Professional Development: New York

Retaining Effective Teachers Policy


The state should ensure that teachers receive feedback about their performance and should require professional development to be based on needs identified through teacher evaluations.

Meets goal in part
Suggested Citation:
National Council on Teacher Quality. (2013). Professional Development: New York results. State Teacher Policy Database. [Data set].
Retrieved from:

Analysis of New York's policies

New York requires that local districts develop performance evaluation review plans that provide teachers with "timely and constructive feedback on all criteria evaluated." This feedback should include data on student growth and feedback as well as training on how the teacher can use this data to improve his or her instruction. New York also requires teachers rated ineffective to have teacher improvement plans. The plans are developed by the district in cooperation with the teacher. However, there is no requirement that professional development be tied to performance evaluations.


Recommendations for New York

Ensure that professional development is aligned with findings from teachers' evaluations. Professional development that is not informed by evaluation results may be of little value to teachers' professional growth and aim of increasing their effectiveness in the classroom. New York should ensure that districts utilize teacher evaluation results in determining professional development needs and activities for all teachers.  

State response to our analysis

New York asserted that while the language in the regulations does not specifically use the terminology "performance evaluation," the state's teacher evaluation system provides essential data that is being used to design professional development that is of value to teachers. The state indicated that several times in the Commissioner's regulations it is stated that the plan must account for "teacher capacities" and/or improve "teacher practices." Evaluation data and knowledge of the skills and abilities of teachers in relation to the standards are the most effective way to develop these plans.

New York added that under the state's annual professional performance review (APPR), all teachers and principals who are rated developing or ineffective are required to have an improvement plan that supports their professional improvement.

Last word

Research rationale

Professional development should be connected to needs identified through teacher evaluations.

The goal of teacher evaluation systems should be not just to identify highly effective teachers and those who underperform but to help all teachers improve.  Even highly effective teachers may have areas where they can continue to grow and develop their knowledge and skills. Rigorous evaluations should provide actionable feedback on teachers' strengths and weaknesses that can form the basis of professional development activities.  Too often professional development is random rather than targeted to the identified needs of individual teachers.  Failure to make the connection between evaluations and professional development squanders the likelihood that professional development will be meaningful.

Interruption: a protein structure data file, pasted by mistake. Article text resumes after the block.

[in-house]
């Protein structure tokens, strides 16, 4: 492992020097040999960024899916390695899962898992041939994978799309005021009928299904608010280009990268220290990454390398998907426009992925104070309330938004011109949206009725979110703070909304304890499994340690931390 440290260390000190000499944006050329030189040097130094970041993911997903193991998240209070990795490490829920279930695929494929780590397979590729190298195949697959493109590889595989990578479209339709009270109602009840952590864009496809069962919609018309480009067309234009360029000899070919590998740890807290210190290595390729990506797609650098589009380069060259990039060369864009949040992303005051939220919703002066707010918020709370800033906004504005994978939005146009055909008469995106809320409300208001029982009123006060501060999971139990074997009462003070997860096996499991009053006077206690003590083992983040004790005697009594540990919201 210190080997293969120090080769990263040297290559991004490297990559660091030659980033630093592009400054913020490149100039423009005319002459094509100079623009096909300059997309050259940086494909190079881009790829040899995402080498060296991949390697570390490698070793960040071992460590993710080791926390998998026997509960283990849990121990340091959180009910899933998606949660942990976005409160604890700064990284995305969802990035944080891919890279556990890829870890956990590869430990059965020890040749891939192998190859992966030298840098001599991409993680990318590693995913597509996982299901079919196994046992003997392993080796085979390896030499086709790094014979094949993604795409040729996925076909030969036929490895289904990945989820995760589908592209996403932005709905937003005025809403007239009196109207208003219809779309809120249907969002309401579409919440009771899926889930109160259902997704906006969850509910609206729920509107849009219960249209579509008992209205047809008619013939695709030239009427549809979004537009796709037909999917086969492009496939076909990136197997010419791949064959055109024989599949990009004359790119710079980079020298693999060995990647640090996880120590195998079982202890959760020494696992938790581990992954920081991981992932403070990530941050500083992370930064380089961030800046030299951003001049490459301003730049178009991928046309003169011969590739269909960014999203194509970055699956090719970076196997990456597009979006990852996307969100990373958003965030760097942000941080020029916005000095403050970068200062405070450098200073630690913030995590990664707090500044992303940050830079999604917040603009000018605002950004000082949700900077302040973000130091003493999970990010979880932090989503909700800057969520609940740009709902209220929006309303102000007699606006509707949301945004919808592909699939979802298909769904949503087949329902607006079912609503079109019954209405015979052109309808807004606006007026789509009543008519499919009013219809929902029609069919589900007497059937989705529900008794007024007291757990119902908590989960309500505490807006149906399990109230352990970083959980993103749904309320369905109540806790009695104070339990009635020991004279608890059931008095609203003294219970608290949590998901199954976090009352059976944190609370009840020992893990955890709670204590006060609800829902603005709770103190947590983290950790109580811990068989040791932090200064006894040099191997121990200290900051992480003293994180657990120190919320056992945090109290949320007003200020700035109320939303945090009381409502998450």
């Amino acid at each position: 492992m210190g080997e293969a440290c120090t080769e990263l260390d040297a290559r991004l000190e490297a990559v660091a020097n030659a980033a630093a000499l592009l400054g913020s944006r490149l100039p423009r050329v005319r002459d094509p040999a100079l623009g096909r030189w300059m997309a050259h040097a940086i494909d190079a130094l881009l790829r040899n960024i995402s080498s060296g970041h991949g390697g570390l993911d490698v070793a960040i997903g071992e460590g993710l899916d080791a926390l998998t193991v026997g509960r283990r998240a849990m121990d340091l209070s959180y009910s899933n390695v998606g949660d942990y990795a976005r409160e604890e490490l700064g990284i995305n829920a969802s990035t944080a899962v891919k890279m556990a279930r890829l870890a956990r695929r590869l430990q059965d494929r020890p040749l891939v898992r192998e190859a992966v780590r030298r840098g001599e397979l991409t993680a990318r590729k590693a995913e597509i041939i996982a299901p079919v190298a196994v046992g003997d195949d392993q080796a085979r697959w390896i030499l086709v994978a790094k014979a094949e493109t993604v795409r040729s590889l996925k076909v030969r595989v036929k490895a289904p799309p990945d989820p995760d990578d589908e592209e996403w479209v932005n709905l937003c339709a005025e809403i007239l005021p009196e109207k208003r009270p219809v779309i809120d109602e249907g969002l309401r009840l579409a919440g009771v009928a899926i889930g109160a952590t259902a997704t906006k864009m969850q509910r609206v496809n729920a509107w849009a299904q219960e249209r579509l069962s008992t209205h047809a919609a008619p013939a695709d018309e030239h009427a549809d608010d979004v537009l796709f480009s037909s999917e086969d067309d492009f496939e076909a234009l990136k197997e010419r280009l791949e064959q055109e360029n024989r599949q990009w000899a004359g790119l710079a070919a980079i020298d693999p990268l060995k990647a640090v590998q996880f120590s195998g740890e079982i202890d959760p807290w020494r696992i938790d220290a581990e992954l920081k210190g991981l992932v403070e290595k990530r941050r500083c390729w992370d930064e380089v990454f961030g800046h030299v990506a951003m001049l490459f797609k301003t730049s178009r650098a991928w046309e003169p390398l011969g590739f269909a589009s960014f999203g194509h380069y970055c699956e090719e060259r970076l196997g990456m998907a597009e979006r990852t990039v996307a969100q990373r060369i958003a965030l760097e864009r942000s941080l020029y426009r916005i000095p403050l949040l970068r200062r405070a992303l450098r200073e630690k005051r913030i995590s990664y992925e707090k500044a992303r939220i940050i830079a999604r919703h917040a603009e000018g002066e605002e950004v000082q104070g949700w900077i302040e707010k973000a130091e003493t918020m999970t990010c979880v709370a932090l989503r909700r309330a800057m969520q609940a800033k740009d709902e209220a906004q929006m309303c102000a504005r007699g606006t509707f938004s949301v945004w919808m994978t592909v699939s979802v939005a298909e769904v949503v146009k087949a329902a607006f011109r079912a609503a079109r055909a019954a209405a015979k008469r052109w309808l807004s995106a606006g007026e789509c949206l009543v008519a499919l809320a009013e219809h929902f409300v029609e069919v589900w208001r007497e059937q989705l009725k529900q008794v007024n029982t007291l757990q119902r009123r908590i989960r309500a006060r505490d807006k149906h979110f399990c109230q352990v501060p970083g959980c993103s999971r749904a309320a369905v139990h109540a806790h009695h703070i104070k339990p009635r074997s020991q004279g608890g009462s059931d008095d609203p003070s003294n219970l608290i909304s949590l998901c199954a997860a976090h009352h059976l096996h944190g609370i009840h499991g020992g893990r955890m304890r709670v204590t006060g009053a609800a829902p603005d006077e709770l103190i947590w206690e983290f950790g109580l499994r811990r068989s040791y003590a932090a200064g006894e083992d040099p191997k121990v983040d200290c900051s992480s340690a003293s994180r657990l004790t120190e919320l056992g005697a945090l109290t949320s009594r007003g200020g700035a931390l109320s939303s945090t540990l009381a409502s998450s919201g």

Many states are only explicit about tying professional development plans to evaluation results if the evaluation results are bad.  Good evaluations with meaningful feedback should be useful to all teachers, and if done right should help design professional development plans for all teachers—not just those who receive poor ratings. 

Professional Development: Supporting Research

For evidence of the benefits of feedback from evaluation systems, and the potential for professional development surrounding that feedback, see T. Kane, E. Taylor, J. Tyler, and A. Wooten, "Evaluating Teacher Effectiveness." Education Next, Volume 11, No. 3, Summer 2011; E. Taylor and J. Tyler, "The Effect of Evaluation on Performance: Evidence from Longitudinal Student Achievement Data of Mid-Career Teachers," NBER Working Paper No. 16877, March 2011.

Much professional development, particularly those that are not aligned to specific feedback from teacher evaluations, has been found to be ineffective.  For evidence see M. Garet, A. Wayne, F. Stancavage, J. Taylor, M. Eaton, K. Walters, M. Song, S. Brown, S. Hurlburt,  P. Zhu, S. Sepanik, F. Doolittle,  and E. Warner, "Middle School Mathematics Professional Development Impact Study: Findings After the Second Year of Implementation." Department of Education, Institute of Education Sciences, May 2011, NCEE 2011-4024.

For additional evidence regarding best practices for professional development, see K. Neville and C. Robinson, "The Delivery, Financing, and Assessment of Professional Development in Education: Pre-Service Preparation and In-Service Training" The Finance Project, 2003.